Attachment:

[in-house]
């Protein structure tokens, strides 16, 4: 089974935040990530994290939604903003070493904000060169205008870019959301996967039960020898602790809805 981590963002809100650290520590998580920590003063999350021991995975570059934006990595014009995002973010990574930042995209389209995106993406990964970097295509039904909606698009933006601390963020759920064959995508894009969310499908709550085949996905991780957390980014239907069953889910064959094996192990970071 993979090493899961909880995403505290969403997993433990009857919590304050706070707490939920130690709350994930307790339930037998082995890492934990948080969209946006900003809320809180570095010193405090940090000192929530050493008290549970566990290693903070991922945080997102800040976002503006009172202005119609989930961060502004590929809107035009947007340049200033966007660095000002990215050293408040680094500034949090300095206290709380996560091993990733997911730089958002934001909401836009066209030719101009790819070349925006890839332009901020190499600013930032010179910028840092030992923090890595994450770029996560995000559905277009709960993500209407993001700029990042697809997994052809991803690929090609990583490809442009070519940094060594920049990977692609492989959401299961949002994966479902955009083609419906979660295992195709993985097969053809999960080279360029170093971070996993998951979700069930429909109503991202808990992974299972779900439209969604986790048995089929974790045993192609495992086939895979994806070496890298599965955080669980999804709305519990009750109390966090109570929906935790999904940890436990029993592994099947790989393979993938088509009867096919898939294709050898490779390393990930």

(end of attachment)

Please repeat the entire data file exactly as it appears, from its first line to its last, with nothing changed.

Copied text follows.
[in-house]
């Protein structure tokens, strides 16, 4: 089974935040990530994290939604903003070493904000060169205008870019959301996967039960020898602790809805 981590963002809100650290520590998580920590003063999350021991995975570059934006990595014009995002973010990574930042995209389209995106993406990964970097295509039904909606698009933006601390963020759920064959995508894009969310499908709550085949996905991780957390980014239907069953889910064959094996192990970071 993979090493899961909880995403505290969403997993433990009857919590304050706070707490939920130690709350994930307790339930037998082995890492934990948080969209946006900003809320809180570095010193405090940090000192929530050493008290549970566990290693903070991922945080997102800040976002503006009172202005119609989930961060502004590929809107035009947007340049200033966007660095000002990215050293408040680094500034949090300095206290709380996560091993990733997911730089958002934001909401836009066209030719101009790819070349925006890839332009901020190499600013930032010179910028840092030992923090890595994450770029996560995000559905277009709960993500209407993001700029990042697809997994052809991803690929090609990583490809442009070519940094060594920049990977692609492989959401299961949002994966479902955009083609419906979660295992195709993985097969053809999960080279360029170093971070996993998951979700069930429909109503991202808990992974299972779900439209969604986790048995089929974790045993192609495992086939895979994806070496890298599965955080669980999804709305519990009750109390966090109570929906935790999904940890436990029993592994099947790989393979993938088509009867096919898939294709050898490779390393990930």